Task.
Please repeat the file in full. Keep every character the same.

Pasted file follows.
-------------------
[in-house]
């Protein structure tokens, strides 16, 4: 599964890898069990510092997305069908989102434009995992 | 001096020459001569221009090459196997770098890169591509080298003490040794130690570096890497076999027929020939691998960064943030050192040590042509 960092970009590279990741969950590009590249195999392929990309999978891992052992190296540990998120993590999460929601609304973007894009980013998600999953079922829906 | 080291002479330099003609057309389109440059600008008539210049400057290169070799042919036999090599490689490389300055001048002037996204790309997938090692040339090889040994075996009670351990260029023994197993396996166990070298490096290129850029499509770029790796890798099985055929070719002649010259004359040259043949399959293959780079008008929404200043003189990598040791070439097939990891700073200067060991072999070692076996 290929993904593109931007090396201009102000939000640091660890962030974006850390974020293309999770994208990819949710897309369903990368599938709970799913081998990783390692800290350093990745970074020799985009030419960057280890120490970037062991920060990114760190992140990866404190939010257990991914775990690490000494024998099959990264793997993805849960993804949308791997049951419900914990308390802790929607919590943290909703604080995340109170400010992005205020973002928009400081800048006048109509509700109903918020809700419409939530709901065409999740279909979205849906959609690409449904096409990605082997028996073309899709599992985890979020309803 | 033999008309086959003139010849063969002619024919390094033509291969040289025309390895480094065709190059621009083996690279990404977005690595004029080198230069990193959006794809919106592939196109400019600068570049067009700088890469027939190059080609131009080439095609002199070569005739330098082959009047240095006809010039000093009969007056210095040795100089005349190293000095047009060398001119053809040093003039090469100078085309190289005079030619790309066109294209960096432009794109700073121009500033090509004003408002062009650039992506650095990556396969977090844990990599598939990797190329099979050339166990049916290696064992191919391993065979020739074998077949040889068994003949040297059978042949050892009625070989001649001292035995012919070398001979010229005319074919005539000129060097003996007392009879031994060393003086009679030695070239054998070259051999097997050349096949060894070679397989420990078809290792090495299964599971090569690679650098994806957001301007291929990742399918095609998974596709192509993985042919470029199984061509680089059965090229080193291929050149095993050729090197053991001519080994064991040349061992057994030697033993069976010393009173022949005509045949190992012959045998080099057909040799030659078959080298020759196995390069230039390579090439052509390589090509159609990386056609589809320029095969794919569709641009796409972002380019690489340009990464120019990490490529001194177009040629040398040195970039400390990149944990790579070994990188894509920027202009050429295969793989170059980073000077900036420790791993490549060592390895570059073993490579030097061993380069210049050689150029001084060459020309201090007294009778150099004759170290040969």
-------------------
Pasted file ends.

[in-house]
């Protein structure tokens, strides 16, 4: 599964890898069990510092997305069908989102434009995992 | 001096020459001569221009090459196997770098890169591509080298003490040794130690570096890497076999027929020939691998960064943030050192040590042509 960092970009590279990741969950590009590249195999392929990309999978891992052992190296540990998120993590999460929601609304973007894009980013998600999953079922829906 | 080291002479330099003609057309389109440059600008008539210049400057290169070799042919036999090599490689490389300055001048002037996204790309997938090692040339090889040994075996009670351990260029023994197993396996166990070298490096290129850029499509770029790796890798099985055929070719002649010259004359040259043949399959293959780079008008929404200043003189990598040791070439097939990891700073200067060991072999070692076996 290929993904593109931007090396201009102000939000640091660890962030974006850390974020293309999770994208990819949710897309369903990368599938709970799913081998990783390692800290350093990745970074020799985009030419960057280890120490970037062991920060990114760190992140990866404190939010257990991914775990690490000494024998099959990264793997993805849960993804949308791997049951419900914990308390802790929607919590943290909703604080995340109170400010992005205020973002928009400081800048006048109509509700109903918020809700419409939530709901065409999740279909979205849906959609690409449904096409990605082997028996073309899709599992985890979020309803 | 033999008309086959003139010849063969002619024919390094033509291969040289025309390895480094065709190059621009083996690279990404977005690595004029080198230069990193959006794809919106592939196109400019600068570049067009700088890469027939190059080609131009080439095609002199070569005739330098082959009047240095006809010039000093009969007056210095040795100089005349190293000095047009060398001119053809040093003039090469100078085309190289005079030619790309066109294209960096432009794109700073121009500033090509004003408002062009650039992506650095990556396969977090844990990599598939990797190329099979050339166990049916290696064992191919391993065979020739074998077949040889068994003949040297059978042949050892009625070989001649001292035995012919070398001979010229005319074919005539000129060097003996007392009879031994060393003086009679030695070239054998070259051999097997050349096949060894070679397989420990078809290792090495299964599971090569690679650098994806957001301007291929990742399918095609998974596709192509993985042919470029199984061509680089059965090229080193291929050149095993050729090197053991001519080994064991040349061992057994030697033993069976010393009173022949005509045949190992012959045998080099057909040799030659078959080298020759196995390069230039390579090439052509390589090509159609990386056609589809320029095969794919569709641009796409972002380019690489340009990464120019990490490529001194177009040629040398040195970039400390990149944990790579070994990188894509920027202009050429295969793989170059980073000077900036420790791993490549060592390895570059073993490579030097061993380069210049050689150029001084060459020309201090007294009778150099004759170290040969």